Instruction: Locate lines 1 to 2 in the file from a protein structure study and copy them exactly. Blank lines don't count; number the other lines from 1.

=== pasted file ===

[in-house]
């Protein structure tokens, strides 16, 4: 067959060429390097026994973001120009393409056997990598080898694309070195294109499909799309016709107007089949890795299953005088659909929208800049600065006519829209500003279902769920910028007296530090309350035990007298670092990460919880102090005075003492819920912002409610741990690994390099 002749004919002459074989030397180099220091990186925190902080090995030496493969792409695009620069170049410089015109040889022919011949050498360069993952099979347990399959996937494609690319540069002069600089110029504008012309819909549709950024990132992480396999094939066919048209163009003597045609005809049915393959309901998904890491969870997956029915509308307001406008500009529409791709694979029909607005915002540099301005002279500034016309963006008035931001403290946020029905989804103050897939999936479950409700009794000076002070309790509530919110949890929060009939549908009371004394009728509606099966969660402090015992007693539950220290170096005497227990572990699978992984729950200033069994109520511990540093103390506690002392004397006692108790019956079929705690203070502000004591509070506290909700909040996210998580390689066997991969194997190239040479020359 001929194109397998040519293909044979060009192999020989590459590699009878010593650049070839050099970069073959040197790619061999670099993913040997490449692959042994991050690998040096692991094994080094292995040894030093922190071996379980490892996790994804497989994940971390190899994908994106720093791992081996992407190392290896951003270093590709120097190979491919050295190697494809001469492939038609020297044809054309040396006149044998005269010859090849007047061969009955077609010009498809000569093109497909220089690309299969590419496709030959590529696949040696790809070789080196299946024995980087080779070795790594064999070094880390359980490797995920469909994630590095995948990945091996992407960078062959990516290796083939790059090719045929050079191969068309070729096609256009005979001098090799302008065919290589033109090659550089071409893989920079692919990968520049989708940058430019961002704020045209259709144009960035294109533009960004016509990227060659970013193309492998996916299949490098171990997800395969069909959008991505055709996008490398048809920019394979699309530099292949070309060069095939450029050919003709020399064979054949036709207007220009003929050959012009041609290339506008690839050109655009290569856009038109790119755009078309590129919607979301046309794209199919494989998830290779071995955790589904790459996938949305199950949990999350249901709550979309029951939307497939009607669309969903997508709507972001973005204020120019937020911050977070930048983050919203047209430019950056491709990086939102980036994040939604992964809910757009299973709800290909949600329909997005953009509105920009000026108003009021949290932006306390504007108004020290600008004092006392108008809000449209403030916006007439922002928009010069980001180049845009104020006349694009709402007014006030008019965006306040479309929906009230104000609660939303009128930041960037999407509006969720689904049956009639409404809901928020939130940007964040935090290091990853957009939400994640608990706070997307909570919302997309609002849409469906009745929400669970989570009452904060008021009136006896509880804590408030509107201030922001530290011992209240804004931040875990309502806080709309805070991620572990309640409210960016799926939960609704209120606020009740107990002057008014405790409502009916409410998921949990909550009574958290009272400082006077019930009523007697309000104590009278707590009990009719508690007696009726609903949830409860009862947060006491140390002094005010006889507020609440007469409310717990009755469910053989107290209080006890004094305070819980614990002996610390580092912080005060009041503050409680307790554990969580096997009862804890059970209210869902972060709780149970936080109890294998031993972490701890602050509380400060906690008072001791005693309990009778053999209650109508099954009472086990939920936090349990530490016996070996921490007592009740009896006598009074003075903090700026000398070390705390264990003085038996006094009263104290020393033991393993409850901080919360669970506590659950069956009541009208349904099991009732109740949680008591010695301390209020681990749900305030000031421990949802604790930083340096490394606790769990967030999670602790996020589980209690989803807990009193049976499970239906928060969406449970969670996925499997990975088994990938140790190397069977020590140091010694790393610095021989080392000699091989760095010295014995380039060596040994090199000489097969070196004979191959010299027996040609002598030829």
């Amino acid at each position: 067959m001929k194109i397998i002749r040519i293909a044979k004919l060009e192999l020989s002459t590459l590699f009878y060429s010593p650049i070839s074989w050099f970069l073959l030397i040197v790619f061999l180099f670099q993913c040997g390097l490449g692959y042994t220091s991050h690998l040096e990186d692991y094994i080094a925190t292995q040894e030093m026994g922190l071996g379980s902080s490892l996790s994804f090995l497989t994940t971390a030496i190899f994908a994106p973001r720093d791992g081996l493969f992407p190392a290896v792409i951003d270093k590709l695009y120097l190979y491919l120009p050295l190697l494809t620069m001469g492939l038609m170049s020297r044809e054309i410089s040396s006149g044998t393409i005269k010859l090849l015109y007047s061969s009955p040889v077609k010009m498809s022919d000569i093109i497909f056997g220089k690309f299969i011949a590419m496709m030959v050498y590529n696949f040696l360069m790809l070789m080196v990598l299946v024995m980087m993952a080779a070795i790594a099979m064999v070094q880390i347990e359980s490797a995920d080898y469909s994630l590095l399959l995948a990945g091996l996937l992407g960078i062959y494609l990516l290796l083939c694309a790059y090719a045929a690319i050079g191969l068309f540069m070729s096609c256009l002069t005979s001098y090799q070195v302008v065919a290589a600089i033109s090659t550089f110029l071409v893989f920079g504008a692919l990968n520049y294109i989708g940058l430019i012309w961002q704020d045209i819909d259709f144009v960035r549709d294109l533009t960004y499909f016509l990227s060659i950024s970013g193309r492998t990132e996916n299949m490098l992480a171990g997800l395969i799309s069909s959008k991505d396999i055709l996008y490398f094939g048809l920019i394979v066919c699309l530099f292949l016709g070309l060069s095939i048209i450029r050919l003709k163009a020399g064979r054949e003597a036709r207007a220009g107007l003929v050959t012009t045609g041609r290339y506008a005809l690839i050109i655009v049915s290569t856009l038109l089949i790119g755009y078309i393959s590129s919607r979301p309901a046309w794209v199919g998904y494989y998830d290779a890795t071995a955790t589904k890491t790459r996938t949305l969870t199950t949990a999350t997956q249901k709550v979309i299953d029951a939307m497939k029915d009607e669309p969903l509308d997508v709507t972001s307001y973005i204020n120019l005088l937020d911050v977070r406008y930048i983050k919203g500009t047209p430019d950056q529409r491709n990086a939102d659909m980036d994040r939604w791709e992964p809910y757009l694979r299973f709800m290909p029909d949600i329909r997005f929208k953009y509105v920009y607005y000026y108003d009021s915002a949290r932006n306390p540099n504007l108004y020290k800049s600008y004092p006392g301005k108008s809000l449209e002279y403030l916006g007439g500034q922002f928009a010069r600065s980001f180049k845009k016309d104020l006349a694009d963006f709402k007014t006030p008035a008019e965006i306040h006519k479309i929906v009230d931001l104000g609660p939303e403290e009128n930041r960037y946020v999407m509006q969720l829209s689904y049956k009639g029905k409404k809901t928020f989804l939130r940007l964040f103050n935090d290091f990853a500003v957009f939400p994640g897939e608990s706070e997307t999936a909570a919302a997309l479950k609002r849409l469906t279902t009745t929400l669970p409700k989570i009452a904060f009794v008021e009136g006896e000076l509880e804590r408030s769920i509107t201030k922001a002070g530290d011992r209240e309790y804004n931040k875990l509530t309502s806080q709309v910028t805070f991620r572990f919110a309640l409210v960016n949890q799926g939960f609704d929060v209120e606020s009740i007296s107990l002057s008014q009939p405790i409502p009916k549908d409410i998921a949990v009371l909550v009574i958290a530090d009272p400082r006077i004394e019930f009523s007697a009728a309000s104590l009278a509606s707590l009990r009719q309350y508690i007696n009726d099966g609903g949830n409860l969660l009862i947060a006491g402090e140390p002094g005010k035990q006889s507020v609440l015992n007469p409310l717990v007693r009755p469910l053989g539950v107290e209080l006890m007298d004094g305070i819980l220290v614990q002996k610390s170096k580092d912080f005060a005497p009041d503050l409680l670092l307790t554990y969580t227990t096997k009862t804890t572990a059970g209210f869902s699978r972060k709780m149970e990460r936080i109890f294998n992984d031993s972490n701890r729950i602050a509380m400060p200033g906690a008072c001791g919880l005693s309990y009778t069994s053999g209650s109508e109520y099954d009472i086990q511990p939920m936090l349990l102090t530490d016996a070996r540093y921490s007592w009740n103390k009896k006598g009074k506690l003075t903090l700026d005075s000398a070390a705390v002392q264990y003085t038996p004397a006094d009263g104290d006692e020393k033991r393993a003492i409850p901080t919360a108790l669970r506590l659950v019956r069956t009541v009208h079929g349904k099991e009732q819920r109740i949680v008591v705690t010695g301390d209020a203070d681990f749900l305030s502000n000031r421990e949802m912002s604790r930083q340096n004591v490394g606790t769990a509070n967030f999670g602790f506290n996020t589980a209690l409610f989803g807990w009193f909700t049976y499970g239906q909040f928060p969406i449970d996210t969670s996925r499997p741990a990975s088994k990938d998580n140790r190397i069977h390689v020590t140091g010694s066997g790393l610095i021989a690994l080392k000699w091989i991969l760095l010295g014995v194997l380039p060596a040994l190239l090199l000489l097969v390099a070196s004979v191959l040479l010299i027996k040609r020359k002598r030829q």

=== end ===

[in-house]
């Protein structure tokens, strides 16, 4: 067959060429390097026994973001120009393409056997990598080898694309070195294109499909799309016709107007089949890795299953005088659909929208800049600065006519829209500003279902769920910028007296530090309350035990007298670092990460919880102090005075003492819920912002409610741990690994390099 002749004919002459074989030397180099220091990186925190902080090995030496493969792409695009620069170049410089015109040889022919011949050498360069993952099979347990399959996937494609690319540069002069600089110029504008012309819909549709950024990132992480396999094939066919048209163009003597045609005809049915393959309901998904890491969870997956029915509308307001406008500009529409791709694979029909607005915002540099301005002279500034016309963006008035931001403290946020029905989804103050897939999936479950409700009794000076002070309790509530919110949890929060009939549908009371004394009728509606099966969660402090015992007693539950220290170096005497227990572990699978992984729950200033069994109520511990540093103390506690002392004397006692108790019956079929705690203070502000004591509070506290909700909040996210998580390689066997991969194997190239040479020359 001929194109397998040519293909044979060009192999020989590459590699009878010593650049070839050099970069073959040197790619061999670099993913040997490449692959042994991050690998040096692991094994080094292995040894030093922190071996379980490892996790994804497989994940971390190899994908994106720093791992081996992407190392290896951003270093590709120097190979491919050295190697494809001469492939038609020297044809054309040396006149044998005269010859090849007047061969009955077609010009498809000569093109497909220089690309299969590419496709030959590529696949040696790809070789080196299946024995980087080779070795790594064999070094880390359980490797995920469909994630590095995948990945091996992407960078062959990516290796083939790059090719045929050079191969068309070729096609256009005979001098090799302008065919290589033109090659550089071409893989920079692919990968520049989708940058430019961002704020045209259709144009960035294109533009960004016509990227060659970013193309492998996916299949490098171990997800395969069909959008991505055709996008490398048809920019394979699309530099292949070309060069095939450029050919003709020399064979054949036709207007220009003929050959012009041609290339506008690839050109655009290569856009038109790119755009078309590129919607979301046309794209199919494989998830290779071995955790589904790459996938949305199950949990999350249901709550979309029951939307497939009607669309969903997508709507972001973005204020120019937020911050977070930048983050919203047209430019950056491709990086939102980036994040939604992964809910757009299973709800290909949600329909997005953009509105920009000026108003009021949290932006306390504007108004020290600008004092006392108008809000449209403030916006007439922002928009010069980001180049845009104020006349694009709402007014006030008019965006306040479309929906009230104000609660939303009128930041960037999407509006969720689904049956009639409404809901928020939130940007964040935090290091990853957009939400994640608990706070997307909570919302997309609002849409469906009745929400669970989570009452904060008021009136006896509880804590408030509107201030922001530290011992209240804004931040875990309502806080709309805070991620572990309640409210960016799926939960609704209120606020009740107990002057008014405790409502009916409410998921949990909550009574958290009272400082006077019930009523007697309000104590009278707590009990009719508690007696009726609903949830409860009862947060006491140390002094005010006889507020609440007469409310717990009755469910053989107290209080006890004094305070819980614990002996610390580092912080005060009041503050409680307790554990969580096997009862804890059970209210869902972060709780149970936080109890294998031993972490701890602050509380400060906690008072001791005693309990009778053999209650109508099954009472086990939920936090349990530490016996070996921490007592009740009896006598009074003075903090700026000398070390705390264990003085038996006094009263104290020393033991393993409850901080919360669970506590659950069956009541009208349904099991009732109740949680008591010695301390209020681990749900305030000031421990949802604790930083340096490394606790769990967030999670602790996020589980209690989803807990009193049976499970239906928060969406449970969670996925499997990975088994990938140790190397069977020590140091010694790393610095021989080392000699091989760095010295014995380039060596040994090199000489097969070196004979191959010299027996040609002598030829």